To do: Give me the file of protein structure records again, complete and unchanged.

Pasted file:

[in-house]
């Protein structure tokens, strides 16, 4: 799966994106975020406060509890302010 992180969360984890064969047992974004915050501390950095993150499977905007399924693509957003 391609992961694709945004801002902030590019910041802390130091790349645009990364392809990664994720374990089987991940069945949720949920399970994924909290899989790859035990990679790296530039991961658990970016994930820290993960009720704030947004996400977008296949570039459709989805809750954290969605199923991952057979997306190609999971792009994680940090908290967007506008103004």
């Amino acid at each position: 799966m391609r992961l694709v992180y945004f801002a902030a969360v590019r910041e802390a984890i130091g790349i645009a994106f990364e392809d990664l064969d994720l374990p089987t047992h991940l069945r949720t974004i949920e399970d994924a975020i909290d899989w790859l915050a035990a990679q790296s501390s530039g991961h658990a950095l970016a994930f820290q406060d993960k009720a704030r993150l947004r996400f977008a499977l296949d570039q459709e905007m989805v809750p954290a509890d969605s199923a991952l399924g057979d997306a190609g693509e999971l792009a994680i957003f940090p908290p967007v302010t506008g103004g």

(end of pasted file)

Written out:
[in-house]
């Protein structure tokens, strides 16, 4: 799966994106975020406060509890302010 992180969360984890064969047992974004915050501390950095993150499977905007399924693509957003 391609992961694709945004801002902030590019910041802390130091790349645009990364392809990664994720374990089987991940069945949720949920399970994924909290899989790859035990990679790296530039991961658990970016994930820290993960009720704030947004996400977008296949570039459709989805809750954290969605199923991952057979997306190609999971792009994680940090908290967007506008103004």
């Amino acid at each position: 799966m391609r992961l694709v992180y945004f801002a902030a969360v590019r910041e802390a984890i130091g790349i645009a994106f990364e392809d990664l064969d994720l374990p089987t047992h991940l069945r949720t974004i949920e399970d994924a975020i909290d899989w790859l915050a035990a990679q790296s501390s530039g991961h658990a950095l970016a994930f820290q406060d993960k009720a704030r993150l947004r996400f977008a499977l296949d570039q459709e905007m989805v809750p954290a509890d969605s199923a991952l399924g057979d997306a190609g693509e999971l792009a994680i957003f940090p908290p967007v302010t506008g103004g």